Herein, we categorize a collection of such tricks through the theoretical examination and empirical evaluation of their effects on the final accuracy of the visual odometry.
By combining the aforementioned tricks, we were able to significantly improve a baseline model adapted from SfMLearner without additional inference costs. Furthermore, we analyzed the principles of these tricks and the reason for their success. Practical guidelines for future research are also presented.
Real-time human segmentation by BowtieNet and a SLAM-based human AR system

2019, 1(5) : 511-524


Abstract (1464) PDF (22) HTML (1205)
Background Generally, it is difficult to obtain accurate pose and depth for a non-rigid moving object from a single RGB camera to create augmented reality (AR). In this study, we build an augmented reality system from a single RGB camera for a non-rigid moving human by accurately computing pose and depth, for which two key tasks are segmentation and monocular Simultaneous Localization and Mapping (SLAM). Most existing monocular SLAM systems are designed for static scenes, while in this AR system, the human body is always moving and non-rigid.
In order to make the SLAM system suitable for a moving human, we first segment the rigid part of the human in each frame. A segmented moving body part can be regarded as a static object, and the relative motions between each moving body part and the camera can be considered the motion of the camera. Typical SLAM systems designed for static scenes can then be applied. In the segmentation step of this AR system, we first employ the proposed BowtieNet, which adds the atrous spatial pyramid pooling (ASPP) of DeepLab between the encoder and decoder of SegNet to segment the human in the original frame, and then we use color information to extract the face from the segmented human area.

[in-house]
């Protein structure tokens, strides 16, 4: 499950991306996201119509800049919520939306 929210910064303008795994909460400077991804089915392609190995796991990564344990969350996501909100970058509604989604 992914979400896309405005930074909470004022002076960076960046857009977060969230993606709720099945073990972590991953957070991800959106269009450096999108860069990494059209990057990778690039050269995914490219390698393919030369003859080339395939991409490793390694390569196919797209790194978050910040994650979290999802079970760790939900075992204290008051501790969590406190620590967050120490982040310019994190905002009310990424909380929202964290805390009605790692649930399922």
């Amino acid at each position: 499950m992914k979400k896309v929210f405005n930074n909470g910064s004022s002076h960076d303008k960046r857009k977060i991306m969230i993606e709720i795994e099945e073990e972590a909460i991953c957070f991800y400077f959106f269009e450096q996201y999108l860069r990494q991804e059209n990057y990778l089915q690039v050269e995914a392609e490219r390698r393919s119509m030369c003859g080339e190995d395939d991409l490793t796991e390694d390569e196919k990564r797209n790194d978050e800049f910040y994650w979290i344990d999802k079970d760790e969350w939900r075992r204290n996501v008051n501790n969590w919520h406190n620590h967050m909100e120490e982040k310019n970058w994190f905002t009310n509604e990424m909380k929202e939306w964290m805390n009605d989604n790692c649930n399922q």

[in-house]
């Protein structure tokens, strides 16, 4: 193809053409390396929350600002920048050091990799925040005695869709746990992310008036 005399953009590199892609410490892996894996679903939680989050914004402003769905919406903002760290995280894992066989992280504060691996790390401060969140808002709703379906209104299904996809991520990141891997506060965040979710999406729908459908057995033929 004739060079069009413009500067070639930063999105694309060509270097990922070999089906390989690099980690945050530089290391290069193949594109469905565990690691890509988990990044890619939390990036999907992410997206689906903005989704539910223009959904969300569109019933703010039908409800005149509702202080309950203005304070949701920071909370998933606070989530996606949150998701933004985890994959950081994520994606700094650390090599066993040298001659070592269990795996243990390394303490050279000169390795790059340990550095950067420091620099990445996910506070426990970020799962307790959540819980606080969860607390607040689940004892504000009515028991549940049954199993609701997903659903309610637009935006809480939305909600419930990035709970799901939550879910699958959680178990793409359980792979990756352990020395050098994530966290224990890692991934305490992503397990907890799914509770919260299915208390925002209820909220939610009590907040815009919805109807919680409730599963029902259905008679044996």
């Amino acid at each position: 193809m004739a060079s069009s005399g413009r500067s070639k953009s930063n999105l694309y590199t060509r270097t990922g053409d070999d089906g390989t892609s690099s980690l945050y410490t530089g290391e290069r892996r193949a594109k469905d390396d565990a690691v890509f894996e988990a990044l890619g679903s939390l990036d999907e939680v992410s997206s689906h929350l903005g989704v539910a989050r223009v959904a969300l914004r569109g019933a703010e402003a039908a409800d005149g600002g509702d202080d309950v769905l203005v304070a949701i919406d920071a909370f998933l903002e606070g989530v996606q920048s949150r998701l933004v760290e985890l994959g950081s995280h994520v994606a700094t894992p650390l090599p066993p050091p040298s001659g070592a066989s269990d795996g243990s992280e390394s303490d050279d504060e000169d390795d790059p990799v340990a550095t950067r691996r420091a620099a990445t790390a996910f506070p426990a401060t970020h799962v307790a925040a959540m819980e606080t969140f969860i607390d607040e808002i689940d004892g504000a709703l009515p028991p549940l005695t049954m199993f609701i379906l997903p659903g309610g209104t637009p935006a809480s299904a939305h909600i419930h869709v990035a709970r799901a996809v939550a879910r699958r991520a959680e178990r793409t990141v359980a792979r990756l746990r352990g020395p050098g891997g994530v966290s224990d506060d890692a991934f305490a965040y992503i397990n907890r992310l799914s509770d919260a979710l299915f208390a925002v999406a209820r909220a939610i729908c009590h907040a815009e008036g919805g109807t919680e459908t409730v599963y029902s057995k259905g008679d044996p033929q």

Based on the human segmentation results and a monocular SLAM, this system can change the video background and add a virtual object to humans.
The experiments on the human image segmentation datasets show that BowtieNet obtains state-of-the-art human image segmentation performance and enough speed for real-time segmentation. The experiments on videos show that the proposed AR system can robustly add a virtual object to humans and can accurately change the video background.

Case Report

Multi-source data-based 3D digital preservation of large-scale ancient chinese architecture: A case report

2019, 1(5) : 525-541


Abstract (1262) PDF (22) HTML (1490)
The 3D digitalization and documentation of ancient Chinese architecture is challenging because of architectural complexity and structural delicacy. To generate complete and detailed models of this architecture, it is better to acquire, process, and fuse multi-source data instead of single-source data. In this paper, we describe our work on 3D digital preservation of ancient Chinese architecture based on multi-source data. We first briefly introduce two surveyed ancient Chinese temples, Foguang Temple and Nanchan Temple. Then, we report the data acquisition equipment we used and the multi-source data we acquired. Finally, we provide an overview of several applications we conducted based on the acquired data, including ground and aerial image fusion, image and LiDAR (light detection and ranging) data fusion, and architectural scene surface reconstruction and semantic modeling. We believe that it is necessary to involve multi-source data for the 3D digital preservation of ancient Chinese architecture, and that the work in this paper will serve as a heuristic guideline for the related research communities.